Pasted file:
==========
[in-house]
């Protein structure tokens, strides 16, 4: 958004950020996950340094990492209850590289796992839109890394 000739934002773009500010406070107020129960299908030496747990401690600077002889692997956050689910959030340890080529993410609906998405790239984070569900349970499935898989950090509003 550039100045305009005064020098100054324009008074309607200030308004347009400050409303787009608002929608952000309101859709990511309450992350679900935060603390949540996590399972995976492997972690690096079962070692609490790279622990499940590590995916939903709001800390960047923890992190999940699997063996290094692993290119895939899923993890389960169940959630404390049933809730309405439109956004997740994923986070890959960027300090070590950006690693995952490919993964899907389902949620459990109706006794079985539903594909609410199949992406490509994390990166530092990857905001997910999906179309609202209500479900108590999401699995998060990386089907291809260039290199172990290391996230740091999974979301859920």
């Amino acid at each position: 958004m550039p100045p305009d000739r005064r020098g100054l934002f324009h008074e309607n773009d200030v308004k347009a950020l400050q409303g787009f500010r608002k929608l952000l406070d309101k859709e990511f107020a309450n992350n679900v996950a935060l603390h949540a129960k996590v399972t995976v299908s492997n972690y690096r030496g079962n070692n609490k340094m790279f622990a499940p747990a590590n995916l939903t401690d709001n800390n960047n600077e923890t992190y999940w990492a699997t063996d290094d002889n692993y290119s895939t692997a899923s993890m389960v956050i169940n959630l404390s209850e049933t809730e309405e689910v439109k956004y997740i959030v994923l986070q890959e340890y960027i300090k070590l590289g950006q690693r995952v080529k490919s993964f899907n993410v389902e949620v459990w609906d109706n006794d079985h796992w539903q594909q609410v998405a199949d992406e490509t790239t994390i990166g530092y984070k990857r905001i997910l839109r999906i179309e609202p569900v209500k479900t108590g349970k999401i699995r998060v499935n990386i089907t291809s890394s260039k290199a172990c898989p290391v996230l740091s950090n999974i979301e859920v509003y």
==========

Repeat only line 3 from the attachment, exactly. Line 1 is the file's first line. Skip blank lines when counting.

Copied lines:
């Amino acid at each position: 958004m550039p100045p305009d000739r005064r020098g100054l934002f324009h008074e309607n773009d200030v308004k347009a950020l400050q409303g787009f500010r608002k929608l952000l406070d309101k859709e990511f107020a309450n992350n679900v996950a935060l603390h949540a129960k996590v399972t995976v299908s492997n972690y690096r030496g079962n070692n609490k340094m790279f622990a499940p747990a590590n995916l939903t401690d709001n800390n960047n600077e923890t992190y999940w990492a699997t063996d290094d002889n692993y290119s895939t692997a899923s993890m389960v956050i169940n959630l404390s209850e049933t809730e309405e689910v439109k956004y997740i959030v994923l986070q890959e340890y960027i300090k070590l590289g950006q690693r995952v080529k490919s993964f899907n993410v389902e949620v459990w609906d109706n006794d079985h796992w539903q594909q609410v998405a199949d992406e490509t790239t994390i990166g530092y984070k990857r905001i997910l839109r999906i179309e609202p569900v209500k479900t108590g349970k999401i699995r998060v499935n990386i089907t291809s890394s260039k290199a172990c898989p290391v996230l740091s950090n999974i979301e859920v509003y």